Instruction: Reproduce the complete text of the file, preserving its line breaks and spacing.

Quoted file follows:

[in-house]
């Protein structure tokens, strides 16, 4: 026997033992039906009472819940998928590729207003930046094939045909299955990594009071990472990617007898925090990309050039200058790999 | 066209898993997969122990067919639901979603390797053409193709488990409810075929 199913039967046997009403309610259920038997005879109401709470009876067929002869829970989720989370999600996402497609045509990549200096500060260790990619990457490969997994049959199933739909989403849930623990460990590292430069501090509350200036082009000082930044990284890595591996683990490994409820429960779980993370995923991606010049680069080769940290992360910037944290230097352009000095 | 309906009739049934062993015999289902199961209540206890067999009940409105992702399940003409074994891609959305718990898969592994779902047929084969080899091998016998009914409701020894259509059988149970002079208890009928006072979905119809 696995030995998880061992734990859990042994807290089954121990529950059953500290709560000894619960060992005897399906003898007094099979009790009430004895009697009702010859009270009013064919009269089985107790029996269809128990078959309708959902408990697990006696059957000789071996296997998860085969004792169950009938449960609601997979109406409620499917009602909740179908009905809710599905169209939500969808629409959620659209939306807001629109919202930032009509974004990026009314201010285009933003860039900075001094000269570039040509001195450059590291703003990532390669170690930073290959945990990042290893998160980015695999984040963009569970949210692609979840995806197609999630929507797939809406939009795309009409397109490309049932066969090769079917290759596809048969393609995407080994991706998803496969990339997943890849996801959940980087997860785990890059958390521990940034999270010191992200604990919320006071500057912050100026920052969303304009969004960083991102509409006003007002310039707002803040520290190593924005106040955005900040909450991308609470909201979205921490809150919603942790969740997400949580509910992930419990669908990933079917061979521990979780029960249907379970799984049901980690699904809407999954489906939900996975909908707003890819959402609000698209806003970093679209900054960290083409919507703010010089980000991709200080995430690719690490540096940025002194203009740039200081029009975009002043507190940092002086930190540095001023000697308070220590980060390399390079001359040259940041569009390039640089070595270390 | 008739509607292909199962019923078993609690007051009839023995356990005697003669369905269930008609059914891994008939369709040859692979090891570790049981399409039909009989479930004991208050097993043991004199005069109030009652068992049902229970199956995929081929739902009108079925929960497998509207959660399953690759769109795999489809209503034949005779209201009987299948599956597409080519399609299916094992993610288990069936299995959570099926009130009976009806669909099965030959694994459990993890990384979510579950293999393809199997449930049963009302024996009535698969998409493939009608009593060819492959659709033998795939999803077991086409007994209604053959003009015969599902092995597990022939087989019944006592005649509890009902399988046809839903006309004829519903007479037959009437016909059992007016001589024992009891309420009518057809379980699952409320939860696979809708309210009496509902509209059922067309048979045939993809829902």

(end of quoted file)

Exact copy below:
[in-house]
């Protein structure tokens, strides 16, 4: 026997033992039906009472819940998928590729207003930046094939045909299955990594009071990472990617007898925090990309050039200058790999 | 066209898993997969122990067919639901979603390797053409193709488990409810075929 199913039967046997009403309610259920038997005879109401709470009876067929002869829970989720989370999600996402497609045509990549200096500060260790990619990457490969997994049959199933739909989403849930623990460990590292430069501090509350200036082009000082930044990284890595591996683990490994409820429960779980993370995923991606010049680069080769940290992360910037944290230097352009000095 | 309906009739049934062993015999289902199961209540206890067999009940409105992702399940003409074994891609959305718990898969592994779902047929084969080899091998016998009914409701020894259509059988149970002079208890009928006072979905119809 696995030995998880061992734990859990042994807290089954121990529950059953500290709560000894619960060992005897399906003898007094099979009790009430004895009697009702010859009270009013064919009269089985107790029996269809128990078959309708959902408990697990006696059957000789071996296997998860085969004792169950009938449960609601997979109406409620499917009602909740179908009905809710599905169209939500969808629409959620659209939306807001629109919202930032009509974004990026009314201010285009933003860039900075001094000269570039040509001195450059590291703003990532390669170690930073290959945990990042290893998160980015695999984040963009569970949210692609979840995806197609999630929507797939809406939009795309009409397109490309049932066969090769079917290759596809048969393609995407080994991706998803496969990339997943890849996801959940980087997860785990890059958390521990940034999270010191992200604990919320006071500057912050100026920052969303304009969004960083991102509409006003007002310039707002803040520290190593924005106040955005900040909450991308609470909201979205921490809150919603942790969740997400949580509910992930419990669908990933079917061979521990979780029960249907379970799984049901980690699904809407999954489906939900996975909908707003890819959402609000698209806003970093679209900054960290083409919507703010010089980000991709200080995430690719690490540096940025002194203009740039200081029009975009002043507190940092002086930190540095001023000697308070220590980060390399390079001359040259940041569009390039640089070595270390 | 008739509607292909199962019923078993609690007051009839023995356990005697003669369905269930008609059914891994008939369709040859692979090891570790049981399409039909009989479930004991208050097993043991004199005069109030009652068992049902229970199956995929081929739902009108079925929960497998509207959660399953690759769109795999489809209503034949005779209201009987299948599956597409080519399609299916094992993610288990069936299995959570099926009130009976009806669909099965030959694994459990993890990384979510579950293999393809199997449930049963009302024996009535698969998409493939009608009593060819492959659709033998795939999803077991086409007994209604053959003009015969599902092995597990022939087989019944006592005649509890009902399988046809839903006309004829519903007479037959009437016909059992007016001589024992009891309420009518057809379980699952409320939860696979809708309210009496509902509209059922067309048979045939993809829902």